The Eastern influences have perforated his field of artistic vision early on; the personal fondness and attachment, although not dominant, is particularly evident in his early works. Nevertheless, he does not endeavor to appropriate the Eastern elements in his works, and thus avoids tacky clichés. Altogether, it is not his intention to overindulge in one area of interest; Dominykas Digimas is captivated by various objects and phenomena, and his creative process is an attempt to express his own perceptions of them.
The spectrum of such phenomena is built upon a couple of subjects, befitting of his self-reflexive creative style. He adopts psychoanalysis and related concepts as subject matter in many of his compositions. A theme of object-to-subject transition is frequently observable; Transference (2016), for instance, is about a Jungian connection between a therapists and a patient; REM (2014) deals with a sleep phase – a special stretch between the dream and reality that leaves mere footprints in the sub-consciousness; no sense (2016) is a state between mourning and melancholy.
A form of transitionary phase is also apparent in his piece playing chess in Antarctica (2017). The work strikes particular curiosity for its links to the aesthetic notion of the sublime; according to the annotation, it is a piece “about a monumental iceberg and a game that leads nowhere”; however, the sublime presents itself in the powerlessness of small things against the immense processes. The allegory of the game points to the aesthetic idea of disinterestedness, which to the composer means something akin to cleanliness. This imperative is what separates Dominykas Digimas from Raminta Šerkšnytė or Wolfgang Rihm in their treatment of nature and the sublime. For Digimas, the glacial air is more important than engagement; the observation occurs without taking one’s breath away, and the potent instrumentation and psychological drama are redundant here.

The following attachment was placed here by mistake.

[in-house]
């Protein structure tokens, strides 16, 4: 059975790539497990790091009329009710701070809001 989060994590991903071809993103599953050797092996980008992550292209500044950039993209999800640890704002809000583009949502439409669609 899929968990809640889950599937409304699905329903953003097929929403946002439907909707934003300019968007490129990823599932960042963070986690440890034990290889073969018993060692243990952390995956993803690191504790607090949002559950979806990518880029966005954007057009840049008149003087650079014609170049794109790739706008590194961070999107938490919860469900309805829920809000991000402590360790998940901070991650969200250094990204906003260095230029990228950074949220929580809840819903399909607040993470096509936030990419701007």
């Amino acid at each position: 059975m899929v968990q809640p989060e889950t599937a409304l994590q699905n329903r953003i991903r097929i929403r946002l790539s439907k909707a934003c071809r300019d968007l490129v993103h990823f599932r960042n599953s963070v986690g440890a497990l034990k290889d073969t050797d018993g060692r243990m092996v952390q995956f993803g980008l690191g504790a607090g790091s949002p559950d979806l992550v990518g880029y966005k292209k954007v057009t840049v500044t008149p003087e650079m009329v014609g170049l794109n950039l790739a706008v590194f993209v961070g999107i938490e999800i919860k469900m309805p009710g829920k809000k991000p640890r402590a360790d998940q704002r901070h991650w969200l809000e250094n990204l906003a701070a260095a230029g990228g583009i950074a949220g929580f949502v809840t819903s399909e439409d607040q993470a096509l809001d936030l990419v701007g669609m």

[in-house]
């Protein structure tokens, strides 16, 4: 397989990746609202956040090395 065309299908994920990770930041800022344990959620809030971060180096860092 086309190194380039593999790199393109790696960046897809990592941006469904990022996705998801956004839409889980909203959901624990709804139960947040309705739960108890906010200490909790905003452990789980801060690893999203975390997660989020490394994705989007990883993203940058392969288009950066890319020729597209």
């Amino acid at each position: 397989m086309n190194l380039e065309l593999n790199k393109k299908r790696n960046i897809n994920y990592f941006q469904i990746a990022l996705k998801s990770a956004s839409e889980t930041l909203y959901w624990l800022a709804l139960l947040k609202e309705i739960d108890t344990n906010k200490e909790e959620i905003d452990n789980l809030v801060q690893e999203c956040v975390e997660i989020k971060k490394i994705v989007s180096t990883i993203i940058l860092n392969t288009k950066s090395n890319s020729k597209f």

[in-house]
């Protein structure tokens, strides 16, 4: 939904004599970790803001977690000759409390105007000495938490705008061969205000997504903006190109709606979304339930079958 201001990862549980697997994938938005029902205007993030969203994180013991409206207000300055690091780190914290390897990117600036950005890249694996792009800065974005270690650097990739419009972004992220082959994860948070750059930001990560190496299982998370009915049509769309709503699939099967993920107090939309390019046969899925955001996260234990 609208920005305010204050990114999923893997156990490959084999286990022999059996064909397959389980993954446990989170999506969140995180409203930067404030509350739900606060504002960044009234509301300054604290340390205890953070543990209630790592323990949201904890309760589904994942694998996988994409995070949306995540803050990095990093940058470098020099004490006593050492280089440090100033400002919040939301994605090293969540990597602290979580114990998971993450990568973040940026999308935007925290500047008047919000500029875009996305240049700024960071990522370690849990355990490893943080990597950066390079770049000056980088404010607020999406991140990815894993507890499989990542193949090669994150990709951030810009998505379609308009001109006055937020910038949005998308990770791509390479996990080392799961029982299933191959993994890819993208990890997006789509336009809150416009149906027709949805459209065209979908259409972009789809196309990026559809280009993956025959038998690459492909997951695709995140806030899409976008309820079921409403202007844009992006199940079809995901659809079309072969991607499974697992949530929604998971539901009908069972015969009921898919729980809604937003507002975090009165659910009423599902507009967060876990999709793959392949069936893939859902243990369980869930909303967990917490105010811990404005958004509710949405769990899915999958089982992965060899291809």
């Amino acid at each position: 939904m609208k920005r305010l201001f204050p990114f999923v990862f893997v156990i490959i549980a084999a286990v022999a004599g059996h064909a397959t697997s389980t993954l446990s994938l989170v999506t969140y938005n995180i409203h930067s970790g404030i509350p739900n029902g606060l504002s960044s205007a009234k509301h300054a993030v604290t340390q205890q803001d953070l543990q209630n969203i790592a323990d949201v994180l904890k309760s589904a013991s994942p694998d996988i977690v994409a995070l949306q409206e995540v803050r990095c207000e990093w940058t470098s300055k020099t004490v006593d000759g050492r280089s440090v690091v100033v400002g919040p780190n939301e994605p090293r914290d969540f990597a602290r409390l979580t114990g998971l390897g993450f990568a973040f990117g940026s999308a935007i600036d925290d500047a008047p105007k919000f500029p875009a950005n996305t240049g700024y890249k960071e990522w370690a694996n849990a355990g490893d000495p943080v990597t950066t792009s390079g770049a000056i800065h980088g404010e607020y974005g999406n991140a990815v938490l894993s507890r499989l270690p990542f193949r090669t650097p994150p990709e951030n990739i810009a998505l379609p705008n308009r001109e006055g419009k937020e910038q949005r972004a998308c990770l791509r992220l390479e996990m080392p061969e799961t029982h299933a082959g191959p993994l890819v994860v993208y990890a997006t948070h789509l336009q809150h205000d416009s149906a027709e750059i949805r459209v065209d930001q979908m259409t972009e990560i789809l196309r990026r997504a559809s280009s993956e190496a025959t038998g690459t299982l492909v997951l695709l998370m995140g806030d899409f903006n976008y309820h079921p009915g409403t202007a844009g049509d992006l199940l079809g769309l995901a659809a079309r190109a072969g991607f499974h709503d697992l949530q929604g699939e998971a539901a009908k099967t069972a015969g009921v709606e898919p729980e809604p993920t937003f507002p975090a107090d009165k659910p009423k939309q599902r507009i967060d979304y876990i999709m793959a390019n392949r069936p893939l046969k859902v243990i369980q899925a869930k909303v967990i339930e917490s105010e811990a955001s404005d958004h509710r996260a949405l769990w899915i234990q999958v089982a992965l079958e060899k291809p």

Dominykas Digimas often describes his own works as if they were drawings, or painting-like episodes. Indeed, his compositions tend to exhibit some links between thinking in images and the internal senses, between the emotion and sound colors. According to the composer himself, his works are “musical expressions of emotional states or contemplations”. The composer’s musings vector towards a conclusion that an emotional hues inevitably overlap with the listener’s own experiences, and on some aesthetic level resonate with particular situations and moods.
Some of his pieces demonstrate the aforementioned tendencies in more pronounced and intricate ways, as in a little off the ground (2017). Here the inspiration comes from an almost phenomenological state of mind: an observation of the process of comprehension, an action that requires critical scrutiny, which is a recurrent theme in Dominykas Digimas’s works, either in a form of psychoanalysis, transcendence of consciousness or Zen Buddhism – all ‘painted’ with string overtones, subdued culminations, and the organ-like tranquility of the accordion.